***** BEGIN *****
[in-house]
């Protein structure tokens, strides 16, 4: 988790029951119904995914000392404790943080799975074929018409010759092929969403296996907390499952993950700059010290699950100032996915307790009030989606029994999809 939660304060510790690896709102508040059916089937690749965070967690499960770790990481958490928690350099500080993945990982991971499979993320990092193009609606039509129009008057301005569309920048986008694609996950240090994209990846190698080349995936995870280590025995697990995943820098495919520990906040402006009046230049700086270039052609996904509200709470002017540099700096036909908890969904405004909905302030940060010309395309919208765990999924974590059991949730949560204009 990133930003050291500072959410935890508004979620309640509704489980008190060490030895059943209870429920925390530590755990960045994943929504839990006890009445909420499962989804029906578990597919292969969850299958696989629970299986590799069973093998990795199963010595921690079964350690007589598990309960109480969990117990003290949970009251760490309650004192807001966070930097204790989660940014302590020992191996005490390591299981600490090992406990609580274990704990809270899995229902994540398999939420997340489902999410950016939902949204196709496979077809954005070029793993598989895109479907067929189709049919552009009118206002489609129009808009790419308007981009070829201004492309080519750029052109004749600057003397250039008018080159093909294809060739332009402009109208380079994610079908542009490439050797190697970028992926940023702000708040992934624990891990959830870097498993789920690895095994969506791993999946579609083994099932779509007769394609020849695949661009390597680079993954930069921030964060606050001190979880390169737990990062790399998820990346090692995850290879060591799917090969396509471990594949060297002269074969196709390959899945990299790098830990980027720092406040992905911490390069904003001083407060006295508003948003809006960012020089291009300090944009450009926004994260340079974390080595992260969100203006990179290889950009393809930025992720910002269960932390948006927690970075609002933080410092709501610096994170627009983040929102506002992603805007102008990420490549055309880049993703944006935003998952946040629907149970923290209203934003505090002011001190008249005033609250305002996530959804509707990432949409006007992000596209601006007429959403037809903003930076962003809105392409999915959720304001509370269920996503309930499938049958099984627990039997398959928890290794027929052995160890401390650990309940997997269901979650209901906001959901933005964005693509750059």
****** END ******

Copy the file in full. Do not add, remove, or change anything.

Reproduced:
[in-house]
């Protein structure tokens, strides 16, 4: 988790029951119904995914000392404790943080799975074929018409010759092929969403296996907390499952993950700059010290699950100032996915307790009030989606029994999809 939660304060510790690896709102508040059916089937690749965070967690499960770790990481958490928690350099500080993945990982991971499979993320990092193009609606039509129009008057301005569309920048986008694609996950240090994209990846190698080349995936995870280590025995697990995943820098495919520990906040402006009046230049700086270039052609996904509200709470002017540099700096036909908890969904405004909905302030940060010309395309919208765990999924974590059991949730949560204009 990133930003050291500072959410935890508004979620309640509704489980008190060490030895059943209870429920925390530590755990960045994943929504839990006890009445909420499962989804029906578990597919292969969850299958696989629970299986590799069973093998990795199963010595921690079964350690007589598990309960109480969990117990003290949970009251760490309650004192807001966070930097204790989660940014302590020992191996005490390591299981600490090992406990609580274990704990809270899995229902994540398999939420997340489902999410950016939902949204196709496979077809954005070029793993598989895109479907067929189709049919552009009118206002489609129009808009790419308007981009070829201004492309080519750029052109004749600057003397250039008018080159093909294809060739332009402009109208380079994610079908542009490439050797190697970028992926940023702000708040992934624990891990959830870097498993789920690895095994969506791993999946579609083994099932779509007769394609020849695949661009390597680079993954930069921030964060606050001190979880390169737990990062790399998820990346090692995850290879060591799917090969396509471990594949060297002269074969196709390959899945990299790098830990980027720092406040992905911490390069904003001083407060006295508003948003809006960012020089291009300090944009450009926004994260340079974390080595992260969100203006990179290889950009393809930025992720910002269960932390948006927690970075609002933080410092709501610096994170627009983040929102506002992603805007102008990420490549055309880049993703944006935003998952946040629907149970923290209203934003505090002011001190008249005033609250305002996530959804509707990432949409006007992000596209601006007429959403037809903003930076962003809105392409999915959720304001509370269920996503309930499938049958099984627990039997398959928890290794027929052995160890401390650990309940997997269901979650209901906001959901933005964005693509750059």